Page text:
When Women Pray: Satisfying Love’s Longing

In Cardinal Sarah’s great book, The Power of Silence: Against the Dictatorship of Noise, he quotes St. John Vianney on prayer, “See my children, A Christian’s treasure is not on earth. It is in heaven. Well, then! Our thoughts must go where our treasure is. Man has a fine function: to pray and to love. You pray, you love: that is man’s happiness on earth!” (p 151).

When Women Pray

Prayer is the way of knowing God the Father, Jesus, the Son and the Holy Spirit. The value we place on prayer amounts to a choice between wisdom or folly. It’s that simple. Prayer is a necessary, holy duty. Prayer is wise because it is the will of God. Prayer is worth the effort and brings fruitfulness. Prayer empowers the active apostolate and forms “contemplatives in action”. But for prayer, we need courage (Catechism clearly states that prayer is a battle) and we need encouragement from others who practice the way of prayer.

For this reason, I invited ten women who are known in Catholic circles for their fruitful apostolates (activity or work) in and for the Church. I invited these leaders to write about the hidden part of their spirituality: their prayer lives. The Holy Spirit wove together a beautiful tapestry on prayer life that is altogether relatable, informative and inspiring.

Johnnette Benkovic penned, “For the Christian who is serious about who he really is, prayer is not optional. As lungs are to physical life, prayer is to spiritual life. Prayer informs, reforms, transforms, and conforms us to Christ.”

Dr. Ronda Chervin wrote, “The Holy Spirit led me to infuse prayer into the classroom, not just at the start and the end of each class, but as occasion arose. If a student mentioned being anxious about a sick relative and wondering how a God of love could let people suffer, I would stop the class and have us all pray for that person.”

Dr. Pia de Solleni wrote, “St. John Paul II wrote, “Perhaps more than men, women acknowledge the person, because they see persons with their hearts.” Could this not refer to the way in which a woman’s body disposes her to see and interact with human life in its very beginning?”

Dr. Mary Healy offered, “Throughout this time I found one kind of prayer to be more life-changing than any other (in fact, I think it is the best kept secret of the spiritual life): the power of praise. I first experienced this gift through the “festivals of praise” at Franciscan University-gatherings where the students would spend hours doing nothing but praising and worshipping God.”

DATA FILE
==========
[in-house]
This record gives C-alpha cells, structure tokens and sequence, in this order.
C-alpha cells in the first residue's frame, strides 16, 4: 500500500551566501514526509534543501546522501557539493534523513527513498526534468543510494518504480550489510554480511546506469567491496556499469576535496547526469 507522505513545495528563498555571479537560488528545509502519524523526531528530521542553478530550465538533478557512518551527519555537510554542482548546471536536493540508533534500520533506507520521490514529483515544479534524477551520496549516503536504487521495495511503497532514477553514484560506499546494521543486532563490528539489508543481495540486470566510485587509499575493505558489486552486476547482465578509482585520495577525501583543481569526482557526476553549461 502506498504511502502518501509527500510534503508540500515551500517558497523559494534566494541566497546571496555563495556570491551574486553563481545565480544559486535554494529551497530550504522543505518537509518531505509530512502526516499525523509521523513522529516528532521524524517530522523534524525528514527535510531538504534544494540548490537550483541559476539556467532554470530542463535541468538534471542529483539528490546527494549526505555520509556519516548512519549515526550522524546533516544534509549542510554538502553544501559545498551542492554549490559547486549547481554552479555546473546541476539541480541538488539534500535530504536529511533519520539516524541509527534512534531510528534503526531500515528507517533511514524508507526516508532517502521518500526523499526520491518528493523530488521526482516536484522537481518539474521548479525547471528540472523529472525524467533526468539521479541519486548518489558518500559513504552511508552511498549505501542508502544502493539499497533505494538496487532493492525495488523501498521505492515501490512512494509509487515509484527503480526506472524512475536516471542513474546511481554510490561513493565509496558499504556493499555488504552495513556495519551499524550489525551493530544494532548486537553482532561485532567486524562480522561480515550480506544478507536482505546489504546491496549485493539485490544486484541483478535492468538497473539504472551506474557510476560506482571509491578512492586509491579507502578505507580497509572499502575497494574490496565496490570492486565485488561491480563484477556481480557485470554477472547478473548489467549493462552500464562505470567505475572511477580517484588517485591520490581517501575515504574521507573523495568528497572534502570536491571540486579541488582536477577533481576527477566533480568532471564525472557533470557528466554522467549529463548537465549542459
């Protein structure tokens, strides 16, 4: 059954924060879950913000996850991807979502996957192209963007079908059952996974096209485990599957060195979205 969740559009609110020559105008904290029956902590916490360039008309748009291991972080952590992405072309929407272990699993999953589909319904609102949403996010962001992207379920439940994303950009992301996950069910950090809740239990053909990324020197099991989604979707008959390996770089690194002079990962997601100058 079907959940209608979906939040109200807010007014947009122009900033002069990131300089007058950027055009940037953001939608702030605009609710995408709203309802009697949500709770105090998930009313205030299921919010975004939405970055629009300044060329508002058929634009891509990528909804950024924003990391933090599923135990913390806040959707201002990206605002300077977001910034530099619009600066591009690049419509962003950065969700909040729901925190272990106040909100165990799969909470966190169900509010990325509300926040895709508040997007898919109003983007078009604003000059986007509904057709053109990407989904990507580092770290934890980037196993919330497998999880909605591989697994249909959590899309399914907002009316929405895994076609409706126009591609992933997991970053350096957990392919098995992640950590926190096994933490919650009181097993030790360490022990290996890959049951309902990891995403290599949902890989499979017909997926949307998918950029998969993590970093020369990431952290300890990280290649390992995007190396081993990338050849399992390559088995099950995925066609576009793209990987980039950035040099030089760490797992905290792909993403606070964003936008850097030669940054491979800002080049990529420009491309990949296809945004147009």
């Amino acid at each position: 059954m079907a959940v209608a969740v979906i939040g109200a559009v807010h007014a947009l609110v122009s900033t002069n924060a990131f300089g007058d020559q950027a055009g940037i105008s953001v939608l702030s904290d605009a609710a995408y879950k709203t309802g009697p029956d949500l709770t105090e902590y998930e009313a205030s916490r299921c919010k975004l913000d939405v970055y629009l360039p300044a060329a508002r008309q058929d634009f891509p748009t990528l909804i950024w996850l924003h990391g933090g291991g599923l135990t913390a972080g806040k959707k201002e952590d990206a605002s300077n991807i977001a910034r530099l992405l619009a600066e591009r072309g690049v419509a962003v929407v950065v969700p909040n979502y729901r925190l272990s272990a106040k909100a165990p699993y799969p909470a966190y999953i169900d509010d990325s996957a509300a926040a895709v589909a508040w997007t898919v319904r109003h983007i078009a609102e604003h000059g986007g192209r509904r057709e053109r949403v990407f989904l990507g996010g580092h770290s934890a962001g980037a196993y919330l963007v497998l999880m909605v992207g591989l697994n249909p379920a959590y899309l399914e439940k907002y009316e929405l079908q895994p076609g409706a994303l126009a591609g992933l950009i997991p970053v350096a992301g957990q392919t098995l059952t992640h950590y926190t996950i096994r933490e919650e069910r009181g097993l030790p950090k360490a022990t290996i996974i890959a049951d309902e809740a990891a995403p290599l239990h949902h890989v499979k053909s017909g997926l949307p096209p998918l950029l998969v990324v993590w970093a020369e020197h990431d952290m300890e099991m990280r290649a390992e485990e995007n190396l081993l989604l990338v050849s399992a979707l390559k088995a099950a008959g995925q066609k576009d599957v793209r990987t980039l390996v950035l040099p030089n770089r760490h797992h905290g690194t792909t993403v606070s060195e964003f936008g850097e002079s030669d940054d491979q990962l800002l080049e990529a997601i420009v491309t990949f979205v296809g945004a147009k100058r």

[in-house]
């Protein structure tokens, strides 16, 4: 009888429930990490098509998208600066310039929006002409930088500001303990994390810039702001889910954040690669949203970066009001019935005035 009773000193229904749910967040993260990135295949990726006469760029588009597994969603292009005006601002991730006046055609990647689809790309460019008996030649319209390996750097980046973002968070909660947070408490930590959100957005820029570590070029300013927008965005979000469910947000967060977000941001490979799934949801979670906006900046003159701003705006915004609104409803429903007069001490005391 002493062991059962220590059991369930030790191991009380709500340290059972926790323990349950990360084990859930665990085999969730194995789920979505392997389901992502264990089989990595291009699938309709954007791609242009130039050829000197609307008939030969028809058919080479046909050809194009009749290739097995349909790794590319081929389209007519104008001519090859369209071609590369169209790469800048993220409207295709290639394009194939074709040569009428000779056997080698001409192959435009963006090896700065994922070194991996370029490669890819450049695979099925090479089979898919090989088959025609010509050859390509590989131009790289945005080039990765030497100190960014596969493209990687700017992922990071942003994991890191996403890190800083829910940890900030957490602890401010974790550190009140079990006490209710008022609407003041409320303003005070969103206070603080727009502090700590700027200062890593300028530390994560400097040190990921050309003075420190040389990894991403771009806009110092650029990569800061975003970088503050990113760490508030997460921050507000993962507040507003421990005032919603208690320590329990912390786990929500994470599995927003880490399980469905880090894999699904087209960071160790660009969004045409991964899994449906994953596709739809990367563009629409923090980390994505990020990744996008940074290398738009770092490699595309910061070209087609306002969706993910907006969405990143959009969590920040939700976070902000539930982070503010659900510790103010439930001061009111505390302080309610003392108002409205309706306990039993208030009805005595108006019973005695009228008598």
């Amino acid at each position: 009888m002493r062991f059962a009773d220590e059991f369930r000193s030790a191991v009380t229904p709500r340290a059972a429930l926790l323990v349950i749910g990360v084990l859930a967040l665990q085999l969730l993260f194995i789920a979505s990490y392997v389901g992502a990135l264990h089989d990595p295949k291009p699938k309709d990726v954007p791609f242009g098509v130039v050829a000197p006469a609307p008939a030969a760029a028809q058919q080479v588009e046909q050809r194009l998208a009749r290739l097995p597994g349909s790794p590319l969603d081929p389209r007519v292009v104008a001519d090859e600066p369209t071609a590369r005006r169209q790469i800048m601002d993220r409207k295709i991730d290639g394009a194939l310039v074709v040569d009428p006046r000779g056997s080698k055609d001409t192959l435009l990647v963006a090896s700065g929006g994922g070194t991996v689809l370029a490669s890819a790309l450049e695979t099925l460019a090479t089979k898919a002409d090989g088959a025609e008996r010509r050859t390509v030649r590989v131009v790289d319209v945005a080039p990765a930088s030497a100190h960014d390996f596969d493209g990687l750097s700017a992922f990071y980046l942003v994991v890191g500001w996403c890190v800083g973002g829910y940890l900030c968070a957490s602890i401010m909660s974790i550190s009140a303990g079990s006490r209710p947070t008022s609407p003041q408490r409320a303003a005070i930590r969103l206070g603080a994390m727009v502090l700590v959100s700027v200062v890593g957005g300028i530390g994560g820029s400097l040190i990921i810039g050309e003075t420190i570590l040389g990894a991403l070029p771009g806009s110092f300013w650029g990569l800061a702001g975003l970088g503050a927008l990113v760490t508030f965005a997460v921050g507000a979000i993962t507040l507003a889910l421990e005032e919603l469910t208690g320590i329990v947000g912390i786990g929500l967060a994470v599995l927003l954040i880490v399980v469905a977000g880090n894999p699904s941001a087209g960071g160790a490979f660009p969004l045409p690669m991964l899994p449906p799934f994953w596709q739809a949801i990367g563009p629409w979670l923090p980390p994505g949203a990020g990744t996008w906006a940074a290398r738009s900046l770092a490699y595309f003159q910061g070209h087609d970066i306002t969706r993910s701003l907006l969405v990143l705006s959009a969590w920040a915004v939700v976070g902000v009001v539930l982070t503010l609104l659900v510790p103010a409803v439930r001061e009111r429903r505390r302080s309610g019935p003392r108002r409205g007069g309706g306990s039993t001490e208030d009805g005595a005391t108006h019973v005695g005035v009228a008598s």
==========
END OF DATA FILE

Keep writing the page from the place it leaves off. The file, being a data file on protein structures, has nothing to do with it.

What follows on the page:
Lisa Hendey wrote, “Being a mother for the first-time evoked emotions that drove me (often literally) to my knees. My begging pleas, amid the barrage of dirty diapers and sleepless nights, for the skills to be a worthy mom formed my lamentations.”


This article is a preview of “When Women Pray.” Read more inspiring words by clicking on the image.

This article is a preview of “When Women Pray.” Read more inspiring words by clicking on the image.


Joan Lewis penned, “Then I realized that I am not Teresa of Avila or Therese or John Paul II or a psalmist, those to whom God had given greater graces. I am Joan, created in God’s image and likeness and with my own gifts. Those gifts did not include soaring, powerful love phrases. Perhaps my gift is being able to talk, and sometimes cry and laugh with childlike simplicity, with my friend Jesus.”

Kathryn Jean Lopez offered, “When I pray, I feel the presence of some of these women I’ve mentioned—the saints whom Pope Benedict XVI helped me to know better. It’s often the events of the world that I cover as a commentator and editor that draw me deeper into prayer.”

Marilyn Quirk wrote, “The fruit of prayer: 1) We experience fellowship, 2) He changes us, 3) He teaches us, 4) He helps us to discern, 5) He strengthens us against temptations, 6) He uses our gifts.”

Vicki Thorn penned, “With Project Rachel, I’ve come to appreciate Jesus’ special relationship to wounded women. Often, we carry our wounds with us and hold God’s mercy at arm’s length because we feel unworthy, but we should not do this. Praying with the Gospel passages in which Jesus heals women can be very fruitful.”

Kelly Wahlquist offered, “In these times when I am struggling, I go to where I know Him to be… even if I don’t feel Him there. I take great comfort knowing that although I may not be able to find Him, He will always find me. Just pray.”

Excerpt from Foreword by Sr. Regina Marie Gorman, O.C.D.